Originally published in The Guardian on March 30, 2023

The whole point of public-sector wage caps is to keep all wages down

It took roughly one day after the New South Wales election for conservative media groups to begin spreading fear about union power and public sector wage blowouts. But as labour market policy director, Greg Jericho writes in his Guardian Australia column these fears are massively overblown and also ignore the reality of how much workers have lost out over the past few years.

In NSW public-sector wages grew just 2.5% in 2022, well below private-sector wage growth in that state and massively below inflation which rose 7.6% in that state last year.

Public-sector wage caps were notionally introduced to get the budget back into surplus, but that was just a fib – once the budget returned to surplus the caps remained. The purpose of the wage caps has always been to drive down private-sector wage growth, a point made abundantly clear by former Treasurer Matt Kean when he told an audience at a Business NSW function that removing the public-sector wage cap would see their companies “competing for labour against the public service who were paying huge wage increases.”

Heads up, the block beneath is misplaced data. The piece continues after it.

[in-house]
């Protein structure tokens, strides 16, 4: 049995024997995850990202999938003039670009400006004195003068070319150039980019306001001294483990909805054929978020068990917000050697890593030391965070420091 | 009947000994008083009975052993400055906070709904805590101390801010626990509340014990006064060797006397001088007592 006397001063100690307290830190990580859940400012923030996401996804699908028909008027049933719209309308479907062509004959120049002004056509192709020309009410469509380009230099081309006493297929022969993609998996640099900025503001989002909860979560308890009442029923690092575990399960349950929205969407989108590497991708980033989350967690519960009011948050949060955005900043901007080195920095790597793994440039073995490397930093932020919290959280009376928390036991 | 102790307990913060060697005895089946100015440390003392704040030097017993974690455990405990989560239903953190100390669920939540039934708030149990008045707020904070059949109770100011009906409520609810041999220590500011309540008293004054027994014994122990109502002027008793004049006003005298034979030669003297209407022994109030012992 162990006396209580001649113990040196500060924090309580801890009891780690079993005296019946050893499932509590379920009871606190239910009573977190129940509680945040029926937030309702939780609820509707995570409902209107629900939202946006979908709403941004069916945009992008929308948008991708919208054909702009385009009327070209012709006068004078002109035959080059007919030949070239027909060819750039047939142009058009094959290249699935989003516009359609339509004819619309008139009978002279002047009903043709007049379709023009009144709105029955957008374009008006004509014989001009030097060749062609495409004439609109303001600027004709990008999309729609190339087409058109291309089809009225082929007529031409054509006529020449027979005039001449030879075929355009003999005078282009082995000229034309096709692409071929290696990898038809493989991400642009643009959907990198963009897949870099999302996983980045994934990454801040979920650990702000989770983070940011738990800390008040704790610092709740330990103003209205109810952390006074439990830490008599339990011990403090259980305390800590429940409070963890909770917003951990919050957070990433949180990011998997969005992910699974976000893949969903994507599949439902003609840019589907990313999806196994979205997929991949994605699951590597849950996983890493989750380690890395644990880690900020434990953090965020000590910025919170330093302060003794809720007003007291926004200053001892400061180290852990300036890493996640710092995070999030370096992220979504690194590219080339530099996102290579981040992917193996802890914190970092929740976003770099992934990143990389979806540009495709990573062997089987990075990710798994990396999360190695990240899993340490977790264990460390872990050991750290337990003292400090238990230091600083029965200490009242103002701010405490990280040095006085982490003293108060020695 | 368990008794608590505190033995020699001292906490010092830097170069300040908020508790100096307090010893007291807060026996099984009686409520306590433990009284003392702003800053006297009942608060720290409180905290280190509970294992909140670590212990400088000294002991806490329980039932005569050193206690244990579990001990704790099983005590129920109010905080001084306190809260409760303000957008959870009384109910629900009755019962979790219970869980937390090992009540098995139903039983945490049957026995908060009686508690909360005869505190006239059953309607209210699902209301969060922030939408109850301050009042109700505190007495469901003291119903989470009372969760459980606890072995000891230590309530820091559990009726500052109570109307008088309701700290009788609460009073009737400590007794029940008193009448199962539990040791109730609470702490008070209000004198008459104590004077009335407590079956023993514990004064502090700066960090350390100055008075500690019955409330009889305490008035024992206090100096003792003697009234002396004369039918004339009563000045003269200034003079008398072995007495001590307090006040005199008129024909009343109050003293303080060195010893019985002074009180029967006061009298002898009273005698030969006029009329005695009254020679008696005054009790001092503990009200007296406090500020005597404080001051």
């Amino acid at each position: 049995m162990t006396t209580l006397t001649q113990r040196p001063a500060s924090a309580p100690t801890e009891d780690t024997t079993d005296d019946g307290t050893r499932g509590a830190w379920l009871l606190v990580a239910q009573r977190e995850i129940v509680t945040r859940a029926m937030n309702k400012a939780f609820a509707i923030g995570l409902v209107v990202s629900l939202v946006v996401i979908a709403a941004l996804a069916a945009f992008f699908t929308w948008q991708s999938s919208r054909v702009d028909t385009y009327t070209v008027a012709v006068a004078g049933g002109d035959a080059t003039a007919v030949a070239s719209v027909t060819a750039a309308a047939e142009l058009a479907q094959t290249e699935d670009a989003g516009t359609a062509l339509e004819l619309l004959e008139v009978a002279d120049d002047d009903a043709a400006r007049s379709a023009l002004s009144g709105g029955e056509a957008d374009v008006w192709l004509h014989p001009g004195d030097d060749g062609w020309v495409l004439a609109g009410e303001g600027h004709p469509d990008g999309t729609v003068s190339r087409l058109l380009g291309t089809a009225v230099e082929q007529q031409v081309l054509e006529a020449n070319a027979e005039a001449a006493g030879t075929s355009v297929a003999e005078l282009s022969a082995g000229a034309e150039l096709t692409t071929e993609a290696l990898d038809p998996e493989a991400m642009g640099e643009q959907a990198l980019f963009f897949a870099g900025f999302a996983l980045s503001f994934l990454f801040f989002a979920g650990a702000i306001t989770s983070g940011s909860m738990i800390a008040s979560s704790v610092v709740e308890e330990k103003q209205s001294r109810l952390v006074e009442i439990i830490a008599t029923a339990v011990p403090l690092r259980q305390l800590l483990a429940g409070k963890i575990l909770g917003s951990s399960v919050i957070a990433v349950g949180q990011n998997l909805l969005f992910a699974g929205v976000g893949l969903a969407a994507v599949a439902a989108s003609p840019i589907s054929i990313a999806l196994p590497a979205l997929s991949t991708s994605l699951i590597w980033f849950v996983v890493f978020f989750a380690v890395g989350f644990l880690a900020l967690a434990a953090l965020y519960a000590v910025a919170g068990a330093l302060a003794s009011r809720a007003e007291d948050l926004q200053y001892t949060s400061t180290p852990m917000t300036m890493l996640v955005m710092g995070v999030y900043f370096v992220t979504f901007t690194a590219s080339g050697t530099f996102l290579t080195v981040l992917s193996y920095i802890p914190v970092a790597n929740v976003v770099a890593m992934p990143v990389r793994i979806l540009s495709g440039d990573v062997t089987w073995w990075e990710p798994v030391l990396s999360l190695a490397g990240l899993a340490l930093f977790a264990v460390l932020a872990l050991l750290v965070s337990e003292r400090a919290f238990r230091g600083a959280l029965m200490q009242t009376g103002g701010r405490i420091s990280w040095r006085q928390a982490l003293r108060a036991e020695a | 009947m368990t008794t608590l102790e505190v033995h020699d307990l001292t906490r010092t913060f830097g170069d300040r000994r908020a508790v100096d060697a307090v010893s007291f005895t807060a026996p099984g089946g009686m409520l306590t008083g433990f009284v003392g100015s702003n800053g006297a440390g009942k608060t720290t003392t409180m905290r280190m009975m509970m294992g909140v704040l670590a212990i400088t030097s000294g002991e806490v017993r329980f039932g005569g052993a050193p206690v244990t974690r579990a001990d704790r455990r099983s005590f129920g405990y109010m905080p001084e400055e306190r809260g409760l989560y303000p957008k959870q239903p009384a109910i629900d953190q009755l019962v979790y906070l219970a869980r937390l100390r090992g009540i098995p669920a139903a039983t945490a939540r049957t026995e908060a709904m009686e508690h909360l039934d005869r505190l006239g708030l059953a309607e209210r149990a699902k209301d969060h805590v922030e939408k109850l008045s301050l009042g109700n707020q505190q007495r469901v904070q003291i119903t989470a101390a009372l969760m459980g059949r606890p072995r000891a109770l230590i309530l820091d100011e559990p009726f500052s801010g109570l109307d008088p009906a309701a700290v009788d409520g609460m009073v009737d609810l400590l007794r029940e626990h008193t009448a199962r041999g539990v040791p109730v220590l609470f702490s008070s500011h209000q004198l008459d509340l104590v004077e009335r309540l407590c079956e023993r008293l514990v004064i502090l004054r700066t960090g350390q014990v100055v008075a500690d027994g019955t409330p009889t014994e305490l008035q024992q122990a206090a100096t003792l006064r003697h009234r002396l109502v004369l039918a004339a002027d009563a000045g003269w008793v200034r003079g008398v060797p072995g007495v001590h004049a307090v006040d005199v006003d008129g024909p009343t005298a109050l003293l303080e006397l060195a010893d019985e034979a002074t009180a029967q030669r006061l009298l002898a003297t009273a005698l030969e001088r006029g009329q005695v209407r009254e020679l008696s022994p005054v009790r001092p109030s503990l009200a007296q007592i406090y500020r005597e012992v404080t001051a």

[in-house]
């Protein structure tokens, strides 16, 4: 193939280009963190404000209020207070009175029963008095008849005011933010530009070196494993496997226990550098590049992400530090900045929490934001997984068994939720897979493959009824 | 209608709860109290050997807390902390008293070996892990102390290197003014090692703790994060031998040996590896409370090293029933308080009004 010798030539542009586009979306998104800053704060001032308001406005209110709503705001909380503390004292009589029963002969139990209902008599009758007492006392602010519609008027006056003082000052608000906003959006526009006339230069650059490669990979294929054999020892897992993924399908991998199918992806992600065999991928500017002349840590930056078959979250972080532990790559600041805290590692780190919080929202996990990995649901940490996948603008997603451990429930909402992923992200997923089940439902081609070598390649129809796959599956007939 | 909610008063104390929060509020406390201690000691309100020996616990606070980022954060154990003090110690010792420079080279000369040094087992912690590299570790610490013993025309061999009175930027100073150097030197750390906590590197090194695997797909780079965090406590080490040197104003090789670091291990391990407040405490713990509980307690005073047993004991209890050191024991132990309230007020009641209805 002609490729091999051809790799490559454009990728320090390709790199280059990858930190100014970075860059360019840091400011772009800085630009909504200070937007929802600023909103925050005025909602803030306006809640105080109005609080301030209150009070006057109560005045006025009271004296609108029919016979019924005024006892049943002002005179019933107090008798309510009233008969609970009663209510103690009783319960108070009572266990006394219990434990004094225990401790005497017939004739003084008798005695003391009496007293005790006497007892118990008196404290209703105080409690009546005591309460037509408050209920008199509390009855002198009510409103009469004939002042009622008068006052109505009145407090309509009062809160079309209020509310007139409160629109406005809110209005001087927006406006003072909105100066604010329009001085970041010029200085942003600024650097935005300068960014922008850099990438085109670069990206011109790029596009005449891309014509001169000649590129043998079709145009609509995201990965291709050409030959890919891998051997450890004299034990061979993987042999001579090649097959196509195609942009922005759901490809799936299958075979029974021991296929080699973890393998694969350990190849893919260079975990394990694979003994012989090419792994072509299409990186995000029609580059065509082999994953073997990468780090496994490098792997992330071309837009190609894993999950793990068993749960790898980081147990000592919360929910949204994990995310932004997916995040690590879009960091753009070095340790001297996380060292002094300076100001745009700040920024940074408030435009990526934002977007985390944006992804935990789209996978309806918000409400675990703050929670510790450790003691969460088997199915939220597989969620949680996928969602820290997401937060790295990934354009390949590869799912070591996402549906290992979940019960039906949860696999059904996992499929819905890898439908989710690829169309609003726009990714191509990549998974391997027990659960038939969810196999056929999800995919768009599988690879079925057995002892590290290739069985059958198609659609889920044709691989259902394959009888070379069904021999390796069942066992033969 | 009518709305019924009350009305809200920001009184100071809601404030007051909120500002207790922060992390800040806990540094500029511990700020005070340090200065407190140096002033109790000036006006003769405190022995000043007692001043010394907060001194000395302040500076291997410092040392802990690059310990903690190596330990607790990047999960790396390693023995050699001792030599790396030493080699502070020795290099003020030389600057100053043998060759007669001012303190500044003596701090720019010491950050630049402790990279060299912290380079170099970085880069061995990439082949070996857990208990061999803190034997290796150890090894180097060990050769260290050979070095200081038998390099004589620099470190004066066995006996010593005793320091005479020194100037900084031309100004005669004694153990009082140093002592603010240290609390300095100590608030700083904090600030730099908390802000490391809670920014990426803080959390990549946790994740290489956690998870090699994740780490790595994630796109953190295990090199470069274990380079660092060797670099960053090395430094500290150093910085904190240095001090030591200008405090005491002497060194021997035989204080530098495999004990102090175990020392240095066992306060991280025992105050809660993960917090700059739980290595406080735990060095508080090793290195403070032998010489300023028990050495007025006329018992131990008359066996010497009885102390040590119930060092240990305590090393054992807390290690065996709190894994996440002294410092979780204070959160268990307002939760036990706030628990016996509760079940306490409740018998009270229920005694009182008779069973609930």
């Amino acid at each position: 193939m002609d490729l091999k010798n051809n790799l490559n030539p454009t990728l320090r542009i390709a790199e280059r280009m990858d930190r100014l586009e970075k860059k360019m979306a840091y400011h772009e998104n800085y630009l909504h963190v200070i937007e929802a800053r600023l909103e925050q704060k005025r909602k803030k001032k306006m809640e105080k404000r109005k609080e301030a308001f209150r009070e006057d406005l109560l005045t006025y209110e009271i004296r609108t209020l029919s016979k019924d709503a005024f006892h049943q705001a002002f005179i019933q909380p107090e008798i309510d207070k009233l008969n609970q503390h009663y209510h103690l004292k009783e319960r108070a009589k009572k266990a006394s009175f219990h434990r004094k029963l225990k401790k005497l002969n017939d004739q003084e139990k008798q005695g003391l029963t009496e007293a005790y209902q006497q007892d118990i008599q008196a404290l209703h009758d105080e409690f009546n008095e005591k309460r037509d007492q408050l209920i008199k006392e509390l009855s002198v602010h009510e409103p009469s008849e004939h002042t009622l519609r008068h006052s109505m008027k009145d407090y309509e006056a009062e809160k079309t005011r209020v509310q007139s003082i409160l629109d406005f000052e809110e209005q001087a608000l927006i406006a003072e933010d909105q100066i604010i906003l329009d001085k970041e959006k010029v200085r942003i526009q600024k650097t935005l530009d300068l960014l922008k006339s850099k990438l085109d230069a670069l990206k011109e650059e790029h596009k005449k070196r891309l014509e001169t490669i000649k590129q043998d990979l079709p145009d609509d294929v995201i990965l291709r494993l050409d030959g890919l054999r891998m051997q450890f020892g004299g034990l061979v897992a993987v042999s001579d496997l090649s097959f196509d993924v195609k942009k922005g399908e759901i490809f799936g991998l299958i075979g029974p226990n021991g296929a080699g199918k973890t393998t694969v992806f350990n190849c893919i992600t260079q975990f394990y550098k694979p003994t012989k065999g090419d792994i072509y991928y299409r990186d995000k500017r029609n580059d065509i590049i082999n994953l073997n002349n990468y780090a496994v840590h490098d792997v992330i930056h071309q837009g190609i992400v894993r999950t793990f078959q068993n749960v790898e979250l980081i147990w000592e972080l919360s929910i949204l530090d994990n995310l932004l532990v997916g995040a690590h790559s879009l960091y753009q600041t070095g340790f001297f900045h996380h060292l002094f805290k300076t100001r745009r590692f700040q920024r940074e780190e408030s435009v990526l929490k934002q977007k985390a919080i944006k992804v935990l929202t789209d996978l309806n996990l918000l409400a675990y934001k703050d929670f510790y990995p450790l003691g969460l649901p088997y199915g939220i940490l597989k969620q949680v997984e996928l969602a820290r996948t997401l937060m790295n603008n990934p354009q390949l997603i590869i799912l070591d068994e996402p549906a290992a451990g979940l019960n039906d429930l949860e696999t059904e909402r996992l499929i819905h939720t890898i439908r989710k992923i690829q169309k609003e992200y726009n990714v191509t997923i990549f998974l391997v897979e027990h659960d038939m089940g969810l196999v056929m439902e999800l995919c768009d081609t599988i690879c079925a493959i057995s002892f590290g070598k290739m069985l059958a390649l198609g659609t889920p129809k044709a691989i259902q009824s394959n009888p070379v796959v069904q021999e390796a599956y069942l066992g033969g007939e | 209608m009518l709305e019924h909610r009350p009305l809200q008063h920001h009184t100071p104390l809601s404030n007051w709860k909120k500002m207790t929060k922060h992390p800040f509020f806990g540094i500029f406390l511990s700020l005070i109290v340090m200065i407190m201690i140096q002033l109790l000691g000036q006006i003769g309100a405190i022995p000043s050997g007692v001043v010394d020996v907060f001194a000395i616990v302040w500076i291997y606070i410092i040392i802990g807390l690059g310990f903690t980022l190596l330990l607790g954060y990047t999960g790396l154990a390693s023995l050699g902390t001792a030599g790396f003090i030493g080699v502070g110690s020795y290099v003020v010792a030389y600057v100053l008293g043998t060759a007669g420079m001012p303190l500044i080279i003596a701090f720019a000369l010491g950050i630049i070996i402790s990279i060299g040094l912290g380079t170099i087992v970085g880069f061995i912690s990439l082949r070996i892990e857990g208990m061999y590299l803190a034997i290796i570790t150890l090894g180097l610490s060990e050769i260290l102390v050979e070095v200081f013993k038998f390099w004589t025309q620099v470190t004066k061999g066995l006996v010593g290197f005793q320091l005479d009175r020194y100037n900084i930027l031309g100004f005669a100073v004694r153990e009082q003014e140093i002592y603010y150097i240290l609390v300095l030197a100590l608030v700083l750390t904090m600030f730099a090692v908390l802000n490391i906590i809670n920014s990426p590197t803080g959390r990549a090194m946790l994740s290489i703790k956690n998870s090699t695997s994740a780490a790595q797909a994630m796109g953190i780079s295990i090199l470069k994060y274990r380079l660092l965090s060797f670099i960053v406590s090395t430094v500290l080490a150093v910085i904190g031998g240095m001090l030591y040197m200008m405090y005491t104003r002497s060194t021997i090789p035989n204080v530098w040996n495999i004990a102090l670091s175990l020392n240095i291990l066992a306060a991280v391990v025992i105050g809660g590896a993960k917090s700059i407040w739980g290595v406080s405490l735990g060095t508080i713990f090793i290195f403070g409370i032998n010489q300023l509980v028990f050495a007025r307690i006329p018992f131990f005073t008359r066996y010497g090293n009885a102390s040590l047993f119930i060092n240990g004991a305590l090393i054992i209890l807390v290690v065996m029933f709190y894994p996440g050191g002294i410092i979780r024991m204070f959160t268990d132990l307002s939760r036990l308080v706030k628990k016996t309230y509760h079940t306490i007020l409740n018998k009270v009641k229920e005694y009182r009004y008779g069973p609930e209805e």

But the reality is the wage cap not only keeps private-sector wages down it has smashed the living standard of public sector workers whose real wages are now more than 5% lower than they were 2 years ago.

The fear of wage rises must stop.

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